Sunday, September 9, 2007

"Don't talk if you can't improve on silence"- How to be mindful in speech, Buddhist perspective for a productive life.

Have you ever got in trouble for not thinking before you speak? How many times have you told yourself, "maybe I shouldn't have spoken like that". As for me, I have done this countless times. Well, can you do anything about it? Is it really possible to be mindful before you speak.? Are there any guidelines for skillful speech? These questions have been troubling me for a long time. I, therefore decided to explore Buddhist principles of mindful speech. In The Noble Eightfold Pathway, Buddha explains what mindful speech (Right Speech) means:

Abstain from:

1. Lying
"Abandoning false speech, he abstains from false speech. He speaks the truth, holds to the truth, is firm, reliable, no deceiver of the world....

2. Divisive speech
"Abandoning divisive speech he abstains from divisive speech. What he has heard here he does not tell there to break those people apart from these people here. What he has heard there he does not tell here to break these people apart from those people there. Thus reconciling those who have broken apart or cementing those who are united, he loves concord, delights in concord, enjoys concord, speaks things that create concord....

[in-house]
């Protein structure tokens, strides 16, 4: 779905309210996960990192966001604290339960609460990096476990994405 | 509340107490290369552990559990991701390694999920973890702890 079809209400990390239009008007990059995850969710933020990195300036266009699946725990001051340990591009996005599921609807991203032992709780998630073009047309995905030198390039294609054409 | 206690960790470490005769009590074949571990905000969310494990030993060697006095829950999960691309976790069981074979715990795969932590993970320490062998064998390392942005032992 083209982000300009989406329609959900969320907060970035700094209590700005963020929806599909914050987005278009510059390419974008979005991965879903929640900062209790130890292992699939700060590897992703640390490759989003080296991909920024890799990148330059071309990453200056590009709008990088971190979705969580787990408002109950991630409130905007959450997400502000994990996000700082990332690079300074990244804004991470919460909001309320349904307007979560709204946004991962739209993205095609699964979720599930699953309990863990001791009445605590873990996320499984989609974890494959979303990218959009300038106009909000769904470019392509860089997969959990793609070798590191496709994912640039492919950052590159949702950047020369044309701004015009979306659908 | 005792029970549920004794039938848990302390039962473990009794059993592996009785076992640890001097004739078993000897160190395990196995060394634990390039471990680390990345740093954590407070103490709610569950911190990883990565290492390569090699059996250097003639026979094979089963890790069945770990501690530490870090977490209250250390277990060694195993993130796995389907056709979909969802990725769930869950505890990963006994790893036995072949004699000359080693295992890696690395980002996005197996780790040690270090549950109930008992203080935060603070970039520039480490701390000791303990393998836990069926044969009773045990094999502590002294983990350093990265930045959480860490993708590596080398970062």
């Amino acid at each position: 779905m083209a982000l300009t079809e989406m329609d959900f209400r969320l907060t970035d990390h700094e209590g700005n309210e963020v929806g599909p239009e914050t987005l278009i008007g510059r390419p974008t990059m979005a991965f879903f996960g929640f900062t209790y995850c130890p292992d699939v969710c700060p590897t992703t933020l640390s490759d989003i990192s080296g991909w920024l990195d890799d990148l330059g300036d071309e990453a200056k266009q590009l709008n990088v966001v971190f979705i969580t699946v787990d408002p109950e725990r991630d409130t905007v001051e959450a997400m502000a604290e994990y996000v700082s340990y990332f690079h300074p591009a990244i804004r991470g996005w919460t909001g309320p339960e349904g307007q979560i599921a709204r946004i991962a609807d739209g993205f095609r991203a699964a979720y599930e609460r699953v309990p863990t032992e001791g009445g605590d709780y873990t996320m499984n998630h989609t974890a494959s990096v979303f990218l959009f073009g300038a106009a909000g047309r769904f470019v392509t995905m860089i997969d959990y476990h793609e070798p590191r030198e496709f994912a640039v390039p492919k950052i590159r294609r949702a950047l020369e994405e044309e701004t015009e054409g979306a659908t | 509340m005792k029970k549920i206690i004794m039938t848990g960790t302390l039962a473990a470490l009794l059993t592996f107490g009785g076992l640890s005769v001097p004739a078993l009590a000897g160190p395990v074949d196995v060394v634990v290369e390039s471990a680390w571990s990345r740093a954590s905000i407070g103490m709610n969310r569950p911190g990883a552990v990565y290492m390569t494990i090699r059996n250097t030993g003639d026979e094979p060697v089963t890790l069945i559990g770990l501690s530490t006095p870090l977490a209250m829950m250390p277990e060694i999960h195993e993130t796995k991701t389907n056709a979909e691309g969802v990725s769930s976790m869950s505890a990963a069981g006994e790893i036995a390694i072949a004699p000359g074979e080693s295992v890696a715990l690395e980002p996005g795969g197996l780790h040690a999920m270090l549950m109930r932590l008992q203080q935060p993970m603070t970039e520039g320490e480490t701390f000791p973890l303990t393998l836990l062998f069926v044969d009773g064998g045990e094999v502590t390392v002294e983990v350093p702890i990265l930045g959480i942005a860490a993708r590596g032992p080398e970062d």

3. Abusive speech
"Abandoning abusive speech, he abstains from abusive speech. He speaks words that are soothing to the ear, that are affectionate, that go to the heart, that are polite, appealing and pleasing to people at large....

4. Idle Chatter
"Abandoning idle chatter, he abstains from idle chatter. He speaks in season, speaks what is factual, what is in accordance with the goal, the Dhamma (the teachings of the Buddha), and the Vinaya (code of conduct for the monks). He speaks words worth treasuring, seasonable, reasonable, circumscribed, connected with the goal...."

Is it possible to practice this in our daily lives? I think it is possible, but it is not so easy to be mindful every time before one speaks. In one of his disclosures Buddha says how to train yourself to be a skillful speaker (Prince Abhaya Rajakumara sutta). I have summarised the essentials of this sutta in the algorithm below.

Listen to:

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